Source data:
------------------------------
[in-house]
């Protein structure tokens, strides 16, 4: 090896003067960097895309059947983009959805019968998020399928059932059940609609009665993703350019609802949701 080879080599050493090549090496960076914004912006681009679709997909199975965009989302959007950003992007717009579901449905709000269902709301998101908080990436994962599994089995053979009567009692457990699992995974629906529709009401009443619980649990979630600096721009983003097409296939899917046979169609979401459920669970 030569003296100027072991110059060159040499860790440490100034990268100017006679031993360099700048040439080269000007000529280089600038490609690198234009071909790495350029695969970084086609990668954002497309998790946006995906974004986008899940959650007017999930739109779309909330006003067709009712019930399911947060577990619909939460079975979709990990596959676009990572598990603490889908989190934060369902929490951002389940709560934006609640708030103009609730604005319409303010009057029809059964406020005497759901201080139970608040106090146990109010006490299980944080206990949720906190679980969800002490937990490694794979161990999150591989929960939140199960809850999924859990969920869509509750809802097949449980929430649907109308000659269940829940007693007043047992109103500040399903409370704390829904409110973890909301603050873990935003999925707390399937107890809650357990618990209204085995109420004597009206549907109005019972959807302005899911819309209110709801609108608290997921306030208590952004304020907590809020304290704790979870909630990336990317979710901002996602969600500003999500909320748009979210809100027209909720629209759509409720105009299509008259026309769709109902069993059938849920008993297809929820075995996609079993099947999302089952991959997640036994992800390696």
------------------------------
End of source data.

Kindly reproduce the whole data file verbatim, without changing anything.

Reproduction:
[in-house]
């Protein structure tokens, strides 16, 4: 090896003067960097895309059947983009959805019968998020399928059932059940609609009665993703350019609802949701 080879080599050493090549090496960076914004912006681009679709997909199975965009989302959007950003992007717009579901449905709000269902709301998101908080990436994962599994089995053979009567009692457990699992995974629906529709009401009443619980649990979630600096721009983003097409296939899917046979169609979401459920669970 030569003296100027072991110059060159040499860790440490100034990268100017006679031993360099700048040439080269000007000529280089600038490609690198234009071909790495350029695969970084086609990668954002497309998790946006995906974004986008899940959650007017999930739109779309909330006003067709009712019930399911947060577990619909939460079975979709990990596959676009990572598990603490889908989190934060369902929490951002389940709560934006609640708030103009609730604005319409303010009057029809059964406020005497759901201080139970608040106090146990109010006490299980944080206990949720906190679980969800002490937990490694794979161990999150591989929960939140199960809850999924859990969920869509509750809802097949449980929430649907109308000659269940829940007693007043047992109103500040399903409370704390829904409110973890909301603050873990935003999925707390399937107890809650357990618990209204085995109420004597009206549907109005019972959807302005899911819309209110709801609108608290997921306030208590952004304020907590809020304290704790979870909630990336990317979710901002996602969600500003999500909320748009979210809100027209909720629209759509409720105009299509008259026309769709109902069993059938849920008993297809929820075995996609079993099947999302089952991959997640036994992800390696």